Seventy-six. Let's see : there were 76 trombones leading the big parade in "The Music Man." And 76ers is the nickname of Philadelphia's NBA team. Too, there's Union 76 gasoline.
Oh, and did you know 76 is the atomic number of osmium? You've never heard of osmium? Neither had I. But I looked the word up in the dictionary and discovered the metal's color is - would you believe? - blue.
Now I'm not saying Kansas University should, in the wake of Saturday's 76-39 football victory over Nebraska, change its nickname from the Jayhawks to the Osmiums, but I'm sure everybody in KU's chemistry department has a new and profound awareness of that obscure element.
Interesting, too, how osmium can segue into Tom Osborne, the incredibly successful former Nebraska football coach who is now retired but serving as the school's interim athletic director. Osborne was in Memorial Stadium and watched the shocker.
Now in his 70s, Osborne has been around long enough to know that in the world of sports what goes around truly does come around. For example, during his quarter century as Nebraska's football coach (1973-1997), Osborne never left Lawrence a loser.
Osborne came close a couple of times, most notably in 1993 when KU quarterback Asheiki Preston's two-point conversion pass fell incomplete in the end zone and the Cornhuskers escaped with a 21-20 triumph.
Mostly, though, the Huskers kicked the stuffing out of the Jayhawks, not to mention the giblets.
Eight times an Osborne team scored in the 50s against the Jayhawks. Four times the Huskers' tally reached into the 60s and, yes, there was the time Nebraska dropped a 70-0 anvil on the Jayhawks - a flogging during the 1986 season remains the most lopsided defeat in school history.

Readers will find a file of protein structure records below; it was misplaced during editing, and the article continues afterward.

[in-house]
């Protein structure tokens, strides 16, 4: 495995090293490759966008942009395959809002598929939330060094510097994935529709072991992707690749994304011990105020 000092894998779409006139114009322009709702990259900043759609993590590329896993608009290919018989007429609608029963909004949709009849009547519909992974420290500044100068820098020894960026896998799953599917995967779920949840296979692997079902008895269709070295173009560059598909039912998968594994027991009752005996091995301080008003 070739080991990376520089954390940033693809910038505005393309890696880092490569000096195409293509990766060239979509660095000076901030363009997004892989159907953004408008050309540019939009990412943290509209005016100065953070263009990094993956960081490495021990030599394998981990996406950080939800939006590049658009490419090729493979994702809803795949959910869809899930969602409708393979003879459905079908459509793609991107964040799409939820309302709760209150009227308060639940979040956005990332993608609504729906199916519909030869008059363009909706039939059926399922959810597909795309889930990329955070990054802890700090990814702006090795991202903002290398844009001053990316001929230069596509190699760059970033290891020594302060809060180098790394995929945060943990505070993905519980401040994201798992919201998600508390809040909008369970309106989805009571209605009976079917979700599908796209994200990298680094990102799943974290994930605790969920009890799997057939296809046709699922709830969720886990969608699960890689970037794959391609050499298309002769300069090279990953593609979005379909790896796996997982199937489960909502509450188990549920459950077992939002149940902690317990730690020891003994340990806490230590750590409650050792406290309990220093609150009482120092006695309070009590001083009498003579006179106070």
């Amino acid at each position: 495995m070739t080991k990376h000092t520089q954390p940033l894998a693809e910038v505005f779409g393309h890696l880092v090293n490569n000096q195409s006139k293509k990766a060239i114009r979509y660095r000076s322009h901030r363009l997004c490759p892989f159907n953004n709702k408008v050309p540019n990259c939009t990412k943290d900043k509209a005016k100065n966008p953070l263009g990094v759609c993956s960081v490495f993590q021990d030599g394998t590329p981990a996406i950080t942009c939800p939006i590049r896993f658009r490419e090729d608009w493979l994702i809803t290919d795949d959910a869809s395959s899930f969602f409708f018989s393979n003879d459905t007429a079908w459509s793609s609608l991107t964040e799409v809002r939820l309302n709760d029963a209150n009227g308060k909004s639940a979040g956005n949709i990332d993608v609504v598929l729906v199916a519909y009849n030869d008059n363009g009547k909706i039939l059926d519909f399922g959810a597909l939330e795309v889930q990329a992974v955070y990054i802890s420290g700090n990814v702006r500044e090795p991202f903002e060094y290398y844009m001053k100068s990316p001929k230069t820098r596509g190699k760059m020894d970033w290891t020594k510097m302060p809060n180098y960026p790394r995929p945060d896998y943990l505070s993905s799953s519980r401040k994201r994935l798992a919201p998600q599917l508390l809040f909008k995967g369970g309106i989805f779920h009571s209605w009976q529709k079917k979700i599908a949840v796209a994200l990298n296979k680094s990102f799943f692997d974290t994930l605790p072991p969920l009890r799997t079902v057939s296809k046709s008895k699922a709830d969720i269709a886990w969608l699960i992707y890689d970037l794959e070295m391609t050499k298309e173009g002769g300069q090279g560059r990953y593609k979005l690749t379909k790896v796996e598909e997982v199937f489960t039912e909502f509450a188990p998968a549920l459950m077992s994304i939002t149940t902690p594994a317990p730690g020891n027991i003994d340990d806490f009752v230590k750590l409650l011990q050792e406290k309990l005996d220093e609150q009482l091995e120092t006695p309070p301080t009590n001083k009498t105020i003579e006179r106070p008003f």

In compiling a 25-0 record against the Jayhawks, Osborne's teams scored an average of 46.5 points a game - a dominance that, in retrospect, may never even be challenged.
Osborne wasn't the whole story, though. Predecessor Bob Devaney and successor Frank Solich added five wins apiece, and current coach Bill Callahan grabbed one more during the Huskers' 36-year stranglehold of Kansas from 1969-2004.
Why point all this out? Well, a guy named Homer (not Simpson) once reasoned that to be ignorant of history is to live the life of a child. Baby Boomers know the horrors of the Kansas-Nebraska football series, but the Gen-Xers didn't experience it, and to today's collegians those KU-NU scores are just numbers.
An historical perspective provides a broader understanding of the significance of Saturday's stunner. If Saturday's eye-popper wasn't the most memorable victory in KU football history, it certainly belonged among the top five.
For my money, the Jayhawks 23-3 win over Oklahoma at The Snake Pit in Norman, Okla., in 1975 is still the win for the ages because it was the only loss the Sooners suffered that season on the way to capturing the national championship.
Not too long after that totally unexpected KU win, an enterprising entrepreneur marketed license plates that contained just "23-3." Everybody knew what those numbers meant.
Today, of course, those digits have been lost in time and replaced by "76-39."